Significant amendments to the Finance Bill slipped in at committee stage set a disturbing precedent of avoiding proper consultation and scrutiny, the Law Society said today.
The changes, which alter the way buy-to-let properties will be taxed, may result in profits from the sale of an investment property becoming liable for income tax rather than capital gains tax as at present, the Society said.
'By introducing a significant change in this way, the government is denying the public the chance to consider and comment on these proposals,' Society chief executive Catherine Dixon (pictured) said.
'The way these changes were introduced, in particular without consultation on the draft legislation before it was added to the bill at such a late stage, starts to feel like legislation by stealth.
'No matter what the policy proposals, proper consultation and process is vital to maintain public confidence in our democratic institutions.'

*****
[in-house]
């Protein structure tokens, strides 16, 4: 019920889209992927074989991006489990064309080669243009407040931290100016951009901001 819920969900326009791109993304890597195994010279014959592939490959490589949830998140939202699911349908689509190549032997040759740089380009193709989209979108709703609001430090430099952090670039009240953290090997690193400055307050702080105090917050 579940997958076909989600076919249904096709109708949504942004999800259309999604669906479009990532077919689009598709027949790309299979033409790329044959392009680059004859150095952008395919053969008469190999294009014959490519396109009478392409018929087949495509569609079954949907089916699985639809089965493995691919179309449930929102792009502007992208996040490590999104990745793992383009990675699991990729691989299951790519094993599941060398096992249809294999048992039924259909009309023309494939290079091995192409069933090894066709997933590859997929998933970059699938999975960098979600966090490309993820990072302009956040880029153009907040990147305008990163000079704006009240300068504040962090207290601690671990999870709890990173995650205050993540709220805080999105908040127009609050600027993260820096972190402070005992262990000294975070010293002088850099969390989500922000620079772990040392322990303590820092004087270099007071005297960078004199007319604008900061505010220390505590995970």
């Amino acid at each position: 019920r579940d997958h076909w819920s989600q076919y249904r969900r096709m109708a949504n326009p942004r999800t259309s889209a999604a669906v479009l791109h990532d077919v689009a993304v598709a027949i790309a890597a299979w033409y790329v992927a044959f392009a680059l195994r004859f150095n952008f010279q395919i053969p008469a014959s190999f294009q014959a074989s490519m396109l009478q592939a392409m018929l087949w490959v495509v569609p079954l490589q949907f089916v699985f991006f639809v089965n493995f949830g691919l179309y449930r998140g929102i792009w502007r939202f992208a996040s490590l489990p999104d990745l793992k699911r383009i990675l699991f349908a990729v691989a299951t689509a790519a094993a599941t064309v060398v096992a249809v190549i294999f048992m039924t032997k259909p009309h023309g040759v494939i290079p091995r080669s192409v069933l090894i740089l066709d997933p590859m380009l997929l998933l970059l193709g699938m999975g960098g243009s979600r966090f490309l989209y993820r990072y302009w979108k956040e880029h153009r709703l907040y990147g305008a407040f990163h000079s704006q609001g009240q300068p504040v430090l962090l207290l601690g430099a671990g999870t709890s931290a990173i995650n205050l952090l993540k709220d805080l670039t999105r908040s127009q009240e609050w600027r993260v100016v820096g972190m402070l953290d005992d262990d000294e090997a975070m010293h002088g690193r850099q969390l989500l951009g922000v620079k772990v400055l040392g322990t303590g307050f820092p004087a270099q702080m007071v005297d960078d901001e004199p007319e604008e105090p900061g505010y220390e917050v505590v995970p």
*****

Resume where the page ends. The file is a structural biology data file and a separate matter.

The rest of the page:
The Society's corporation tax sub-committee has made representations to the government setting out how the amendments will materially change some investors' tax obligations.
Dixon said that if the government did not intend to make a material change at the committee stage, it should clarify the language in the bill before it is passed.
However 'if they are intent on these changes, they should submit them for proper public consultation and legislative scrutiny', Dixon said.
The Finance Bill will go before the House of Commons for its report stage on 5 and 6 September.